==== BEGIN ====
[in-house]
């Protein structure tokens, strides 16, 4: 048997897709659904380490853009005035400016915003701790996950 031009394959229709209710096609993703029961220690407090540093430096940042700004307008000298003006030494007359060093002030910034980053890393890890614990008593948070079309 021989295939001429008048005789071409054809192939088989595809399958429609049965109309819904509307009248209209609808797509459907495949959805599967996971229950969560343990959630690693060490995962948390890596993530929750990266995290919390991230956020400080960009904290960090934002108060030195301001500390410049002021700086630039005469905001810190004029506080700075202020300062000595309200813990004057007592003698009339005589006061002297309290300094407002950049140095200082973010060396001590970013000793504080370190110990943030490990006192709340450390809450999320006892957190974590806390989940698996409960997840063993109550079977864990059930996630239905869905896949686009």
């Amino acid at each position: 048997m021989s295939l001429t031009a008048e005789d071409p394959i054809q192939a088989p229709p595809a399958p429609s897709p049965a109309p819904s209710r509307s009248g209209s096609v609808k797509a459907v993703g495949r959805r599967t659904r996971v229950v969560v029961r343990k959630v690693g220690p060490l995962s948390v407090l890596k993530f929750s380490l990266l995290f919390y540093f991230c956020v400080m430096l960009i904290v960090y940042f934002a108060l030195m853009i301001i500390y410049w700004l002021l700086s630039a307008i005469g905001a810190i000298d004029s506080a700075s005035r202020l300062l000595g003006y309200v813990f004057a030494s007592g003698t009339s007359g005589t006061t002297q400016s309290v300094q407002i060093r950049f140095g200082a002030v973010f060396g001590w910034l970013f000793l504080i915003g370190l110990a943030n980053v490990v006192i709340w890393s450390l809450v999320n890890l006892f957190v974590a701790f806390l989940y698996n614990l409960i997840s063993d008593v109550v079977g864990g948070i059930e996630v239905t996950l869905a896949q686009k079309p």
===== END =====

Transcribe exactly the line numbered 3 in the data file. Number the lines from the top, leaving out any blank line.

């Amino acid at each position: 048997m021989s295939l001429t031009a008048e005789d071409p394959i054809q192939a088989p229709p595809a399958p429609s897709p049965a109309p819904s209710r509307s009248g209209s096609v609808k797509a459907v993703g495949r959805r599967t659904r996971v229950v969560v029961r343990k959630v690693g220690p060490l995962s948390v407090l890596k993530f929750s380490l990266l995290f919390y540093f991230c956020v400080m430096l960009i904290v960090y940042f934002a108060l030195m853009i301001i500390y410049w700004l002021l700086s630039a307008i005469g905001a810190i000298d004029s506080a700075s005035r202020l300062l000595g003006y309200v813990f004057a030494s007592g003698t009339s007359g005589t006061t002297q400016s309290v300094q407002i060093r950049f140095g200082a002030v973010f060396g001590w910034l970013f000793l504080i915003g370190l110990a943030n980053v490990v006192i709340w890393s450390l809450v999320n890890l006892f957190v974590a701790f806390l989940y698996n614990l409960i997840s063993d008593v109550v079977g864990g948070i059930e996630v239905t996950l869905a896949q686009k079309p």